Course info
Mar 29, 2013
4h 58m

Using the vector drawing capabilities of Photoshop to create drawing for explaining technical concepts.

About the author
About the author

Dan is an independent consultant, author, and speaker. He likes data; pointy data, rectangular data, even data just lying around on the floor. He is a co-author of the book "A Developers Guide to SQL Server 2005". His articles have been published in MSDN Magazine and SQL Server Magazine and he has spoken at WinDev, Microsoft events, as well as to various developer groups.

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Section Introduction Transcripts
Section Introduction Transcripts

Shadow and Glow, Bitmap Tools, and Layer Masks
Hello I'm Dan Sullivan. And in this video we'll continue our coverage of layers. In this video we'll cover three major topics. We'll start with a couple of specific effects that we'll cover in some detail. All effects are properties of a layer and are described by a set of parameters. The parameters themselves are particular to each effect. It's too much to cover all the effects in Photoshop, but these two will give you a basic understanding of how they work. Layer masks are defined using the bitmap tools in Photoshop and well cover some of these. Masking is another big foundational feature of Photoshop and this course cannot provide complete coverage. However, most of the masks used in technical drawings are based on some simple shapes and the coverage is oriented towards that so let's get started. So what we're going to do is cover two effects that are often used in technical drawings; drop shadow and inner glow. These effects will give you a good idea of how to customize effect in general besides being useful in themselves. Also we will look at a technique that makes it a bit easier to see what each parameter of an effect visually produces by separating the effect from the shape itself. We'll start with the drop shadow effect.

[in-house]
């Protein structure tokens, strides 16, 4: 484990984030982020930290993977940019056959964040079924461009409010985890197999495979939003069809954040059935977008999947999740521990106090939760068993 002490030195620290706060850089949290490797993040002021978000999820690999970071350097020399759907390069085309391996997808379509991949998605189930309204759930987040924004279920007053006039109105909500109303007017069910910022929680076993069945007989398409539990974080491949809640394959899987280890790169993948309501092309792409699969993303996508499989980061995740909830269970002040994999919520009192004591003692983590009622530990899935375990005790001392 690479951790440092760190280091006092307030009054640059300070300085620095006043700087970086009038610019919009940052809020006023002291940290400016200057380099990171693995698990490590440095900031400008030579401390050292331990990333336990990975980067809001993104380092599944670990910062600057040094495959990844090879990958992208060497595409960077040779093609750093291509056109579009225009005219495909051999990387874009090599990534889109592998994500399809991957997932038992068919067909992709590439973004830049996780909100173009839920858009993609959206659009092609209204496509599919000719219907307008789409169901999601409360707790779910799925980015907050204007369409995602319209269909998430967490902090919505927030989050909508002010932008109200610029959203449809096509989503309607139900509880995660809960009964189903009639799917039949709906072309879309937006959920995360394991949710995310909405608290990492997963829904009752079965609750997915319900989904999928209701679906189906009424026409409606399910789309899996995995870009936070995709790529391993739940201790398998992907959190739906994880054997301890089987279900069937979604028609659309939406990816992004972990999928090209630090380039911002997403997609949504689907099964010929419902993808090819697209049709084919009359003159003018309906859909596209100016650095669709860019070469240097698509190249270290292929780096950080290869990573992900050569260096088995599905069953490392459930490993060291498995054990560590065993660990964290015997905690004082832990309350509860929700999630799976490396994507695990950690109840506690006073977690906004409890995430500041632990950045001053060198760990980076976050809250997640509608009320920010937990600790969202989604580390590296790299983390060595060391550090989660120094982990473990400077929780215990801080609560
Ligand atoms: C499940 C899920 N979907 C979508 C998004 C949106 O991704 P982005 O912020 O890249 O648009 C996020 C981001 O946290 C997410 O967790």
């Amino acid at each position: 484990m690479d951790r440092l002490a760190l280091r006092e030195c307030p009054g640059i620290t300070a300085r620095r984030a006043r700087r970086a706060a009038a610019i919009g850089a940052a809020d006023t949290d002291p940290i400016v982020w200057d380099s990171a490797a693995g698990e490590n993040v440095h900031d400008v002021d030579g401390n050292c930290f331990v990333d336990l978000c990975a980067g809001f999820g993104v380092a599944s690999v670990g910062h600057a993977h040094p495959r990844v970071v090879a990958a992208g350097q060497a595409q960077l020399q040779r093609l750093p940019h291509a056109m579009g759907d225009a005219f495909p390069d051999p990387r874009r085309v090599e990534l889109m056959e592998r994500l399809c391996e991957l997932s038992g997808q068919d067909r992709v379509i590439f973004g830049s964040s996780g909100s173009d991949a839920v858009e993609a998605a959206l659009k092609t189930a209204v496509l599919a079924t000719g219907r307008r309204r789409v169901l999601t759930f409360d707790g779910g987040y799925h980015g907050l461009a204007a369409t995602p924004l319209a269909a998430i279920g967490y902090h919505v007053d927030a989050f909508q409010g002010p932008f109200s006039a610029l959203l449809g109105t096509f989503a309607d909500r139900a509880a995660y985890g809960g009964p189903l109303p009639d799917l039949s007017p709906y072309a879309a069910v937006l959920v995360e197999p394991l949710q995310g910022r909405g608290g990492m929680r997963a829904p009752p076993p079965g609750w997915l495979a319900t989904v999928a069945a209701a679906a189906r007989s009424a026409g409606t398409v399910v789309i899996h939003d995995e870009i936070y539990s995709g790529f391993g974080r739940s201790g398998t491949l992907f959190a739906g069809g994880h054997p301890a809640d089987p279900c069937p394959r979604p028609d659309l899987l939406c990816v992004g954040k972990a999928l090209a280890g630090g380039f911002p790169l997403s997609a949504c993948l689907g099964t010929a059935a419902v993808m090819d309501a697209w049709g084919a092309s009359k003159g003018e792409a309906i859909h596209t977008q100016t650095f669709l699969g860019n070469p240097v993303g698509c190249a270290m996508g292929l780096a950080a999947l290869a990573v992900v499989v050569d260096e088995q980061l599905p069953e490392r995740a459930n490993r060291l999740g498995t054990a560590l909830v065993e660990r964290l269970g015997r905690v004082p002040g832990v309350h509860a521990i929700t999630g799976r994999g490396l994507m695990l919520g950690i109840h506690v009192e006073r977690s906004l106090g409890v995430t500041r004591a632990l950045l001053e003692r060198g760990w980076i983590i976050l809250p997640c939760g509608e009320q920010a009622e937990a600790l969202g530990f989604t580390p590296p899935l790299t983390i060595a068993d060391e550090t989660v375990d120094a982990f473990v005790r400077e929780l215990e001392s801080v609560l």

Combining Layers, Duplication, and Composition
Dan Sullivan: Hello. I'm Dan Sullivan, and this is the last of the videos on layers. In this video we'll be covering three topics. First we will look at how layers can be combined to act at least for some purposes as a single layer. One we have already seen a little bit before, grouping, which puts layers together into a folder much like computer file systems treat files. Linking is another way to combine layers, which is similar to grouping but does not require layers to be adjacent to each other. Merging is the last way to combine layers, which literally combines them into a single layer. It should be no surprise that Photoshop lets you duplicate a layer because that's such a simple feature to add to almost any application whether it is dealing with images, text or just about any kind of data. What may be surprising is just how useful it is, and lastly we will look at layer compositions or layer comps as they are called. This seemingly trivial feature lets you in effect make a snapshot of the layers that are visible in your drawing. This makes it easy to make a set of images that share some common components in a single PSD file. This might be a set of similar drawings you need for a document or a presentation or it can even be a complete set of slides for a presentation, so let's get started.